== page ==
We started our holiday with a bang. We were going to be spending two weeks by the Mediterranean, the first in Marseille and the second in Barcelona. The timing also coincided with our wedding anniversary and we were going to celebrate it by eating Marseille’s most famous dish – bouillabaisse. After scouring the internet and getting a few recommendations from friends, we settled for Chez Fonfon for lunch on our first full day in the city.

The walk to the Vallon des Auffes, where the restaurant is located, was longer than we expected from the port but we got there in the end (uh…give yourself time!). But when we did, we couldn’t see the restaurant anywhere (we were up at the top on le Corniche du Président-John-Fitzgerald-Kennedy). We should have paid more attention to the location – a vallon is a small valley – and sure enough, there were some stairs that took us down to this beautiful tiny harbour and there was the restaurant!

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Le Vallon des Auffes

We got settled inside the very modern-looking restaurant quickly (that third photo above, that was my view!) and were brought delicious homemade taramasalata with croutons while we perused the all-fish, all-seafood menu. There are no other meats nor are there any vegetarians options from what I could tell. If you’re not a fan of anything that swims, stay away.

Taramasalata

We would share one order of bouillabaisse (there’s no need to order this in advance at Chez Fonfon – it’s so popular and they always have it everyday) and one of their fishes of the day, grilled with a side of our choice. The waitress ran to the kitchen to bring over a basket of the fishes they had available – there were red mullets, and a couple of fishes I didn’t recognise. After we asked for a recommendation, she suggested that the sea bream would be best grilled and we went with that, with panisses on the side. While we waited, we were again shown another basket of fish; this time, this was the selection of four fishes that would play a part in the bouillabaise.

After we had made our selections, we were brought an amuse – melon gazpacho, a lovely way to chill out that hot day. We appreciated having the windows open in the dining room as well; it was a hot day.

Melon Gazpacho

The grilled sea bream came first – it was presented to us tableside where a waiter filleted it. On the side were lemon, olive oil and a lovely generous bowlful of homemade tartar sauce (I hate it when you have to make do with a tiny ramekin’s worth). The fish was gorgeously fresh and so delicious just with a squeeze of lemon. The panisses on the side (made of chickpea flour) were lightly crisp on the outside, soft and moist on the inside, and surprisingly filling.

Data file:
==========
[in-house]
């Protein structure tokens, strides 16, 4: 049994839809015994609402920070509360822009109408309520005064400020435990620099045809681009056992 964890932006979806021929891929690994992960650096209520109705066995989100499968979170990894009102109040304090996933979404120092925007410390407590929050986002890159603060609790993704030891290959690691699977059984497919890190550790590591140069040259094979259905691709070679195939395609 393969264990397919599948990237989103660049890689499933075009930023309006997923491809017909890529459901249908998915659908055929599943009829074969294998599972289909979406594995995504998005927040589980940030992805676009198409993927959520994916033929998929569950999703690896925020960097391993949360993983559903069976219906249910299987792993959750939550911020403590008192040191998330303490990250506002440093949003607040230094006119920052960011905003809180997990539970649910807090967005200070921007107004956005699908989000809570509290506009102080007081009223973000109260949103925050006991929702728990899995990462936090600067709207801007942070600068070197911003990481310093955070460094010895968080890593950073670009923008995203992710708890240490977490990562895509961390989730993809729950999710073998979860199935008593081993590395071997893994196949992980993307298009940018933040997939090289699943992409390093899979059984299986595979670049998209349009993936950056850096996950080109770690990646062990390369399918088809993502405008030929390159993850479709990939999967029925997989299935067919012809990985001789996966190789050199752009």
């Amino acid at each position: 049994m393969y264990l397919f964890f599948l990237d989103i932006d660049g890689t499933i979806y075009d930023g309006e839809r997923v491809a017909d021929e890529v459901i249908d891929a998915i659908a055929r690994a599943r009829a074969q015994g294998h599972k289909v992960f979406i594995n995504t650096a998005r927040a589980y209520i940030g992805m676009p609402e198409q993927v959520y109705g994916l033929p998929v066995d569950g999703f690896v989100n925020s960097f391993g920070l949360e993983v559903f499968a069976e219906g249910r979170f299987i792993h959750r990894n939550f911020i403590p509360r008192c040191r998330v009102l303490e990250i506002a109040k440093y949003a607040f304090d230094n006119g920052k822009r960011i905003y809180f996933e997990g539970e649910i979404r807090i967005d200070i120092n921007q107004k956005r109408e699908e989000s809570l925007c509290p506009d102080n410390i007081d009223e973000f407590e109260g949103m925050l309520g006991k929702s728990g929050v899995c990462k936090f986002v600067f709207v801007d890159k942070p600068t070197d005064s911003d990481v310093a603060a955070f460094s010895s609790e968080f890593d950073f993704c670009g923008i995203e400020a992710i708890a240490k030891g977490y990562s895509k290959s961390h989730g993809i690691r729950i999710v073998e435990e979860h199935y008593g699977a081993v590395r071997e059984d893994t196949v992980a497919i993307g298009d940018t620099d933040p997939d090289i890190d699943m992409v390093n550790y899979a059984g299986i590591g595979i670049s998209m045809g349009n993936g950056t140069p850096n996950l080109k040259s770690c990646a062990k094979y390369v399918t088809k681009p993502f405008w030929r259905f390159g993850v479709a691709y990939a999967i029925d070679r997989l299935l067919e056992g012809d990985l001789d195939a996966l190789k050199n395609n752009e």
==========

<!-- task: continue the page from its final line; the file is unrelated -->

Filletting

Filleted Grilled Sea Bream

Tartar Sauce

Panisses

The sauces for the bouillabaise were already at our table; there was an aioli and the classic rust-coloured rouille. They did forget the croutons though and we had to ask for them – these are essential! A soup bowl was set down before me and a waiter came by with a large tureen and ladled a very dark fish broth into the bowl. By itself, it’s a great, flavorful fish broth, very dark and rich and comforting. But it really comes alive when you smear some of spicy and garlicky rouille on a crouton and float that baby in that bowl. Ah… I drank a lot of that soup. And we could have as much of the broth as we wished – that tureen kept making the rounds of the tables.

Aioli and Rouille

Bouillabaisse Broth

With Crouton and Rouille

The fish from the bouillabaisse was presented alongside not long after, on a bed of potatoes that had also been boiled in the broth. You could tell there were four different types though I can’t remember them all for the life of me. It was fun trying the different textures from the different species. Anyway, you eat the fish and you eat the potatoes and then if you’re like me, you try to fit in as much soup, croutons and rouille as you can.

Bouillabaisse Fish

After all that fish and soup, I could barely even think about dessert. What a shame, as their dessert menu was full of delicious sounding things! Chocolate fondant with a chestnut heart? Dammit – no space!  Blai found space for a selection of their delicious sorbets though. Their fruit flavours were just about perfect – I suspect they’re all homemade.

Sorbets

I just got a coffee which came presented with these excellent little sweets – delicious fruit jellies, orangettes and two types of calisson – regular (white) and rose-scented (pink). A sweet yet light (and caffeinated) end to the meal.

Sweets

Of course, this could hardly be called a budget lunch. The total was about €120, including mineral water and service. But then, this was an occasion that required something rather grand and I think we got it. Happy anniversary, my love!

Chez Fonfon
140 Rue du Vallon des Auffes
13007 Marseille
France

Bookings are essential.

When my friend KK visits London, he hits the ground running, eating at all the best and interesting places. And he can do this as he’s supremely organised, whereas I just bumble along and am not so great at planning in advance! Speaking of planning, yeah, even this blog post is a few months old as we dined here before Christmas.